Andrew

What we're reading

730 posts in this topic

On 4/17/2017 at 5:04 PM, Rob Z said:

. Have you or anyone read both them and N.T. Wright's tomes on Jesus and the Resurrection? Thoughts about how they compare, such as in academic tone (Wright is a great writer, but his other academic work has been a hair on the dry side for me since I would be reading these works devotionally)?

Wright's work, "The Resurrection of the Son of God" is majestic.  I've read all of his "Christian Origins and the Question of God" series, but could not finish his two volume work on Paul.  I'm no academic but Wright's work is pretty accessible for the non-technician.  In his "Paul" works, he gets more technical, and to my untrained eyes, much more engaged with esoteric conflicts in academia; of course this is where the Pauline action is, I guess, ever since Sanders' work in the 70/80s.  I'd have a hard time imagining reading just a selected volume from the series without having read the foundations, but if you go in to ROTSOG knowing that Wright's spent a great deal of ink locating Jesus and the gospels in the 1st century milieu of II Temple Judaism in conversation with the messianic expectation as a end-of-the-exile event, and that Jesus was essentially redefining the Israel identity around himself and his followers, then you'll be relatively grounded.  The book follows his standard template:  Describing the concept in relation to its contemporary Jewish context, then in terms of its relationship to contemporary pagan thought, then in the double criteria of similarity and and disimilarity to both, he paints the topic as a new innovation that demanded a response.  I found it exhilarating.

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Posted (edited)

I remember being impressed with the book N. T. Wright wrote with Marcus Borg-- The Meaning of Jesus: Two Visions--especially Wright's chapter on resurrection. His voice was one of the few that kept me open–minded...not to certainty or insistence, but possibility.  An excerpt -

"Early Christianity did not consist of a new spirituality or ethic. It consisted of the announcement of things that had happened… The body of Jesus was neither resuscitated nor left to decay in the tomb, but was rather transformed into a new mode of physicality; shocking and startling to the disciples and to all subsequent readers.… The contrast is not between physical and nonphysical, but rather between a body animated by soul (which will die like the animals) and a body animated by spirit, God’s spirit, which will therefore possess a quality of life that transcends the present decaying existence….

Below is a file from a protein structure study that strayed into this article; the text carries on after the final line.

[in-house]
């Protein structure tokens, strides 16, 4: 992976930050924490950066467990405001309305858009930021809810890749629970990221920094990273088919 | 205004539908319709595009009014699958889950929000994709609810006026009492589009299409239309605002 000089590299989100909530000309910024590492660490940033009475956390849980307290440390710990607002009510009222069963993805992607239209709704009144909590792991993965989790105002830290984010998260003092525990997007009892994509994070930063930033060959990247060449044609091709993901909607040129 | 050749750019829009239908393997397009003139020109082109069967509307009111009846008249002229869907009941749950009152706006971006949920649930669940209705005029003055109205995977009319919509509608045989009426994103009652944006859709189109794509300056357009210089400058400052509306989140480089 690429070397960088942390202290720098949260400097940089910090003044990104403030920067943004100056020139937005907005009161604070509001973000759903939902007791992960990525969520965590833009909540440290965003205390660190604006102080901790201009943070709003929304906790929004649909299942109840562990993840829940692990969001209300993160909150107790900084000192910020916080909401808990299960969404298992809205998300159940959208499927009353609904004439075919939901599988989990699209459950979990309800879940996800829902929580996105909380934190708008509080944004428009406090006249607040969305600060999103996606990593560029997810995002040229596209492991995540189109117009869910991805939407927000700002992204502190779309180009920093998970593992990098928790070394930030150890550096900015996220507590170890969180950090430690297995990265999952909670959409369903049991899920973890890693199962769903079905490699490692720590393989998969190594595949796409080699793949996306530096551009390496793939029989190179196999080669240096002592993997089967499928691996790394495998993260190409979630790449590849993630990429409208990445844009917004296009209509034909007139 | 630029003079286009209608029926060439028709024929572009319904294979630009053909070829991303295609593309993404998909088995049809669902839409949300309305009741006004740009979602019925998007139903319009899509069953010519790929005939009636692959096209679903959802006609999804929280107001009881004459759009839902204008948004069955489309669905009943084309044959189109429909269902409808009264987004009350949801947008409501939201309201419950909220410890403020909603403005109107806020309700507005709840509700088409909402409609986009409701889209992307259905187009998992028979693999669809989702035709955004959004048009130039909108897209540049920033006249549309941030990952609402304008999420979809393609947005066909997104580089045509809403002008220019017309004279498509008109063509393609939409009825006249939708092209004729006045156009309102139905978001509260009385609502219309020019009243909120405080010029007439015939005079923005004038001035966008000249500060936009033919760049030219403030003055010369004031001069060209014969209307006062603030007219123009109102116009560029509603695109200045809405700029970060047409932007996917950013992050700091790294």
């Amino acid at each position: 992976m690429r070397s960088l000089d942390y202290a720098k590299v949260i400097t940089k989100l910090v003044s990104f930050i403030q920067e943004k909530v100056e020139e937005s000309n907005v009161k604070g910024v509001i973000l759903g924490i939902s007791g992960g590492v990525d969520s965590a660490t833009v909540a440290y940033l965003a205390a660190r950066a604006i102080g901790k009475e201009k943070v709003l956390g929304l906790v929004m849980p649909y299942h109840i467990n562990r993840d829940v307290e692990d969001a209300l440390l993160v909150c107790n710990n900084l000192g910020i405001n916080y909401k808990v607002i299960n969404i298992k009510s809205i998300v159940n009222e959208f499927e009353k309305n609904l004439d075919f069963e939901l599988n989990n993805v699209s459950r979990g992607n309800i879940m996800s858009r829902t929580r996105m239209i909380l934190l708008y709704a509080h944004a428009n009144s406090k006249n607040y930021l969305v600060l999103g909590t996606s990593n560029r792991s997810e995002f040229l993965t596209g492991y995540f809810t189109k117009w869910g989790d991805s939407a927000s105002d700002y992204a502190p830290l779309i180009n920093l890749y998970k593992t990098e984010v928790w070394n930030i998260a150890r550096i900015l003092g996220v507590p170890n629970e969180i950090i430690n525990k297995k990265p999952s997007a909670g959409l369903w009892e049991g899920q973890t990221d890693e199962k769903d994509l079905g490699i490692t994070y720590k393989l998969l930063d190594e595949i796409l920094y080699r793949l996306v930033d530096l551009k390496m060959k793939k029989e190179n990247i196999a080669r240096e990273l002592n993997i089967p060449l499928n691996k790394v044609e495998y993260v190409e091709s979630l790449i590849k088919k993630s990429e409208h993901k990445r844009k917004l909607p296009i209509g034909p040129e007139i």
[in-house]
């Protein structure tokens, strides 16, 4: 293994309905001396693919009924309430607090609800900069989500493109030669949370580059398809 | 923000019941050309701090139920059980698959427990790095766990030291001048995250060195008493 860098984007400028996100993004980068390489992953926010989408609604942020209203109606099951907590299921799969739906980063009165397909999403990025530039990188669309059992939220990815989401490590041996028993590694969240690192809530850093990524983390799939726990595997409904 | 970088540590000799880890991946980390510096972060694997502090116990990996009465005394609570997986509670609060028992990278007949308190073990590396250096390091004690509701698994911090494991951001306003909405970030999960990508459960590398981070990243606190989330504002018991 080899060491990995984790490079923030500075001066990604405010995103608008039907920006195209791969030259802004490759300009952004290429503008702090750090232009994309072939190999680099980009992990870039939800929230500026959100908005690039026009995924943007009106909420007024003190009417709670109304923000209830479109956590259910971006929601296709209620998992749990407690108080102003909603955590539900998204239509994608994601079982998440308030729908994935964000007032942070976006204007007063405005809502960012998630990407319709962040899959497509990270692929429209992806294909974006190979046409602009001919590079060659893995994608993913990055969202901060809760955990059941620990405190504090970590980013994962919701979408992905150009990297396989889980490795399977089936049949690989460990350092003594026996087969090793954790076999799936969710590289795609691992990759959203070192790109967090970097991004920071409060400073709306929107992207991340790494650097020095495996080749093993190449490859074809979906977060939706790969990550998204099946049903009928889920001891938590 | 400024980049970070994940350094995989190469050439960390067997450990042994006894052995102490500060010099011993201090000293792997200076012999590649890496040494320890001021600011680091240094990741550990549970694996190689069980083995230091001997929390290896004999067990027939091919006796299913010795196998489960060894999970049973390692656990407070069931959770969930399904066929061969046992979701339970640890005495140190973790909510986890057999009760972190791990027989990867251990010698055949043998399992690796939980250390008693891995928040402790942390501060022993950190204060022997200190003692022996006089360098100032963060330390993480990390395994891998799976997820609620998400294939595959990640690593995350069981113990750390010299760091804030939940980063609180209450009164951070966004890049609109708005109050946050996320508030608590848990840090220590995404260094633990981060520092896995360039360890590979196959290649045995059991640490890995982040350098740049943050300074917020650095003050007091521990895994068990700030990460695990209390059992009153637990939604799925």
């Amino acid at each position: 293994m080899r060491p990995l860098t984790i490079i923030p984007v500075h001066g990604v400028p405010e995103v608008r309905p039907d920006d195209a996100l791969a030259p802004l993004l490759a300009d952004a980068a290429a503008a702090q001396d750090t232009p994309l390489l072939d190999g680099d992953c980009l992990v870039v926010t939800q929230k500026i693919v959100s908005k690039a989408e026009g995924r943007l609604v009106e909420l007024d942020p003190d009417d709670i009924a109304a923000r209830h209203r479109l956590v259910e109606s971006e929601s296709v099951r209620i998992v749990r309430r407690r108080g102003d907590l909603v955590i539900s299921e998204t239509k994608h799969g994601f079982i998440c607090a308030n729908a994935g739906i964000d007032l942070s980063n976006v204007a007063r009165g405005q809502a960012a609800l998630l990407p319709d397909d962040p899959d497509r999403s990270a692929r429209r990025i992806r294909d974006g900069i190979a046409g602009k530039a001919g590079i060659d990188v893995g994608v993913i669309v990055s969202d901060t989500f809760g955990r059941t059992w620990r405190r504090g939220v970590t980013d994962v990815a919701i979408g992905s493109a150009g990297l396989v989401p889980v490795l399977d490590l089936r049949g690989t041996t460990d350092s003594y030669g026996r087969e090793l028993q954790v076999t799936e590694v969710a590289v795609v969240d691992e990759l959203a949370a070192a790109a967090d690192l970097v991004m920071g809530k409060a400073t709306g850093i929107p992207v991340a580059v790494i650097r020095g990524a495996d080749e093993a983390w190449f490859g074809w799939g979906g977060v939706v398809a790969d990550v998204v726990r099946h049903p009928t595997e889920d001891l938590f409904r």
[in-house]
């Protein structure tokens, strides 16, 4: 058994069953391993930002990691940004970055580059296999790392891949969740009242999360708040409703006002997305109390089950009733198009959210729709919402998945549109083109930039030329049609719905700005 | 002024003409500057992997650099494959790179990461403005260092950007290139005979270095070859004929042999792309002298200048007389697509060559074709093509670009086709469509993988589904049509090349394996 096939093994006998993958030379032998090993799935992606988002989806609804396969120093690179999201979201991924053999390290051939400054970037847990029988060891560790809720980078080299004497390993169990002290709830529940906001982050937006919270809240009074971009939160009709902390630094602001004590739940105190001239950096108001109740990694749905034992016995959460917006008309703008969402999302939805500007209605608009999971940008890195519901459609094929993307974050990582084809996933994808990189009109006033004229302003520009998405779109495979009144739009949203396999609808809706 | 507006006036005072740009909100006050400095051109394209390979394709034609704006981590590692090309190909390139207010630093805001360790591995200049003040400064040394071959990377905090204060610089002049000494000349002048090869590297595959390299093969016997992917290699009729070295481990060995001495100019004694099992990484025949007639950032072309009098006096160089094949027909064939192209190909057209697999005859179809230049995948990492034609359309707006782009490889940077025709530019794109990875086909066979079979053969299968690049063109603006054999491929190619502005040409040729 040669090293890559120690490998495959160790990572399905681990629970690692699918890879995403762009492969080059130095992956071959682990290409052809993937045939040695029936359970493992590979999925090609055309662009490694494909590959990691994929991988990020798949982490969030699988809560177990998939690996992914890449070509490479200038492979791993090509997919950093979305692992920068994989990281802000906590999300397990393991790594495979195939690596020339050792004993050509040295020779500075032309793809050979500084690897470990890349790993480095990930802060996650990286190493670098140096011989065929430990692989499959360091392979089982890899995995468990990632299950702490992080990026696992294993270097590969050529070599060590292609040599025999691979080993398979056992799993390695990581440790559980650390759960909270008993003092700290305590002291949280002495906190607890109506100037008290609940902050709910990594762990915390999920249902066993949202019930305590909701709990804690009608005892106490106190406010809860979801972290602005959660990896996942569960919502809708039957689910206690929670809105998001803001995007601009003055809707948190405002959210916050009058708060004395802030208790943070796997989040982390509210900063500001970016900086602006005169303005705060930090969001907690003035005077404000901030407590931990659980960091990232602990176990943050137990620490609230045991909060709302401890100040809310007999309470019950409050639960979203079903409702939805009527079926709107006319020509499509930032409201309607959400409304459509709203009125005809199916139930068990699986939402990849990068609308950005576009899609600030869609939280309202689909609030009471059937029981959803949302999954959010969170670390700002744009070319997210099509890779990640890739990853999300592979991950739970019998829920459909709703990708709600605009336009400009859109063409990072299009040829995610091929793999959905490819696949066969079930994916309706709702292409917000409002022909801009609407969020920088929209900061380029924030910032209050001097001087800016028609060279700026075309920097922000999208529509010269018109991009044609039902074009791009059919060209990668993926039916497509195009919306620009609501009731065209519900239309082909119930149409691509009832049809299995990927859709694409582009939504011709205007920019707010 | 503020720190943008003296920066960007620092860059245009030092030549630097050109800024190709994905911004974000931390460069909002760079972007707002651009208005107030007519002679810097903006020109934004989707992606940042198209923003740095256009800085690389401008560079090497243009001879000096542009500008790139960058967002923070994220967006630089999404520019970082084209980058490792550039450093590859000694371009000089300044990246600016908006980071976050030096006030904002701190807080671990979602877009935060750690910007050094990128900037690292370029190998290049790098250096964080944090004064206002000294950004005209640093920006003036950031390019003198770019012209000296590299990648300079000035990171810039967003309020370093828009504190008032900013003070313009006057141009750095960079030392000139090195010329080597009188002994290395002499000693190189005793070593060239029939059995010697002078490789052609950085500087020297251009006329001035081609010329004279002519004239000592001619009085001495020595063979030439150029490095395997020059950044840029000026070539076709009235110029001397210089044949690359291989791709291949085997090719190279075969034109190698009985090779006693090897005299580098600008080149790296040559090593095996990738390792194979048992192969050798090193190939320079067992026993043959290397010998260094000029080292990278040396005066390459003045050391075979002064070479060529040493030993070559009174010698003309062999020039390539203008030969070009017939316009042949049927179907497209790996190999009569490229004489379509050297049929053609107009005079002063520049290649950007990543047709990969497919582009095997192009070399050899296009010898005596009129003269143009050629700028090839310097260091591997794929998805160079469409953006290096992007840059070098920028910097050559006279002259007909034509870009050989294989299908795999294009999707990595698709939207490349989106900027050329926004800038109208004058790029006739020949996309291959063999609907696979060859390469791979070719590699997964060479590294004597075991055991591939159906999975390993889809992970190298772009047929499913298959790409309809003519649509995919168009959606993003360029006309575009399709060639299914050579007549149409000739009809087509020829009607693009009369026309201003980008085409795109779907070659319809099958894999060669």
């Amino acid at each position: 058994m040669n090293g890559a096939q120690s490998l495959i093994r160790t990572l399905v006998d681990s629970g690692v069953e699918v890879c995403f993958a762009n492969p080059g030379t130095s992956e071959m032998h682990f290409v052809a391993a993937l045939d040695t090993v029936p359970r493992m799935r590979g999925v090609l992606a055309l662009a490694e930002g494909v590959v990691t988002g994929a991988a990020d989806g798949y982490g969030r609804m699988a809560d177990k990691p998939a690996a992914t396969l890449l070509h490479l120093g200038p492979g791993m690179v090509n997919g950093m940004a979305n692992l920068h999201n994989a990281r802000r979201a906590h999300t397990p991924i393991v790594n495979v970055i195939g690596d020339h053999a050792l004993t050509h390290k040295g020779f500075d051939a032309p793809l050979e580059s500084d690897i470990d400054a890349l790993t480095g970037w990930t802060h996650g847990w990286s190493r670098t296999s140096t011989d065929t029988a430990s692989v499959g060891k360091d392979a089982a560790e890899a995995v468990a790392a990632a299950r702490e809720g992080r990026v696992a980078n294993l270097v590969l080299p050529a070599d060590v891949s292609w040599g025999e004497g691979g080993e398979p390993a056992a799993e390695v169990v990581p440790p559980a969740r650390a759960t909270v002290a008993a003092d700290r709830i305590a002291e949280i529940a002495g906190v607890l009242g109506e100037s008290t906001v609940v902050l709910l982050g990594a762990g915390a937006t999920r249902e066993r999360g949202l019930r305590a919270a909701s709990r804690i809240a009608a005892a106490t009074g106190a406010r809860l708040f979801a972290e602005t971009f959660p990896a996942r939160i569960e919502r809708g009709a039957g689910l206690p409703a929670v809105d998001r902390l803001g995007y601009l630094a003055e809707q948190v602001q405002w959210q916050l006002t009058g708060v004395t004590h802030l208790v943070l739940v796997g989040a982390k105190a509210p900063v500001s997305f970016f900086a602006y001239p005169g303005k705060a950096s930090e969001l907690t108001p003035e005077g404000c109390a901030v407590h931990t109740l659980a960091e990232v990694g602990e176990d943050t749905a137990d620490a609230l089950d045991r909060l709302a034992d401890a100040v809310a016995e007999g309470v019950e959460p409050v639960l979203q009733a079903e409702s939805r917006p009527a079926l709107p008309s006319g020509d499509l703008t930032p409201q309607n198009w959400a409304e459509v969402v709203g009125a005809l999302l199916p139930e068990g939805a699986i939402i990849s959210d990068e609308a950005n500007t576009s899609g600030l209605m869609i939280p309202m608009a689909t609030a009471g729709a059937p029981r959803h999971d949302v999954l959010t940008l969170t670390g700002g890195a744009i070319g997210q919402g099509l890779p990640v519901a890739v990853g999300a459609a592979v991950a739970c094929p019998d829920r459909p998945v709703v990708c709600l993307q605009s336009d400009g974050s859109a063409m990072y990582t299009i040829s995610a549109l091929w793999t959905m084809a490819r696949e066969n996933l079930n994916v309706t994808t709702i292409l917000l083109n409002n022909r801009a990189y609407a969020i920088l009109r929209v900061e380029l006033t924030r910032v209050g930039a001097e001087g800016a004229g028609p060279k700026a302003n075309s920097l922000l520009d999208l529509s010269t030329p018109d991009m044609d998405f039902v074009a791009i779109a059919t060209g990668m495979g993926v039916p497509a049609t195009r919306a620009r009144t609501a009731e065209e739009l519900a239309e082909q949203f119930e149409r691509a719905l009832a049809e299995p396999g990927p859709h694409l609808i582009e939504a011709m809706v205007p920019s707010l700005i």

The point of the resurrection, for Paul, is that entropy does not have the last word, for humans or the world as a whole.  For Paul, what mattered was that the resurrection had happened – not as an isolated bizarre miracle, but as the messianic focal point and climax of the story of the creator and covenant God with Israel and the world. This was the hinge on which the door of history turned."

Edited by phlox

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On 4/18/2017 at 10:31 AM, Joel Mayward said:

 I begin PhD studies at the University of St Andrews this fall, which is where Wright currently teaches, so I hope to have at least a few conversations with him in the years to come.

Joel-- I unexpectedly got a chance to attend a lecture by Tom last night at a local church here in Cincinnati.  Totally random event that I learned about due to a friend's post on FB.  Wow--I think if you have the opportunity to take a course, you definitely should.  Two tidbits:

1) Wright writes out his entire lecture, and while he's not appear to read verbatim, I was close enough to see the notes pages were all text.

2) Apparently, he's a very warm and personable instructor, forming relationships and whatnot with the students.  So much so that he gave a lecture at this local Cincy church because he taught the senior pastor as a student twenty years ago.   That's an endearing quality.

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I now have Wright's The New Testament and the People of God on the way to me from Barnes & Noble. It might not be the most accessible starting point, but the one I'm really eager to read is The Resurrection of the Son of God, so I want to start the series it's in.

On a completely different note, I just read Orson Scott Card's Xenocide . I thought the setup was equal to any of the previous Ender books, but the payoff was imperfect at best. It was worth reading, but doesn't make me wildly eager to read Children of the Mind, though I'm sure I will eventually.

Edited by Rushmore

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5 hours ago, Buckeye Jones said:

Joel-- I unexpectedly got a chance to attend a lecture by Tom last night at a local church here in Cincinnati.  Totally random event that I learned about due to a friend's post on FB.  Wow--I think if you have the opportunity to take a course, you definitely should.  Two tidbits:

1) Wright writes out his entire lecture, and while he's not appear to read verbatim, I was close enough to see the notes pages were all text.

2) Apparently, he's a very warm and personable instructor, forming relationships and whatnot with the students.  So much so that he gave a lecture at this local Cincy church because he taught the senior pastor as a student twenty years ago.   That's an endearing quality.

That's wonderful! I likely won't take a course, but I do hope to have some in-depth conversations with him, as my PhD research may include some New Testament hermeneutical stuff regarding film and narratives (like, what exactly is a parable anyway? Funny enough, Wright has a brother who also is a theology scholar, Stephen Wright, whose expertise is in parables.) If nothing else, I'll aim to get a book or two signed, as well as read his entire New Testament corpus.

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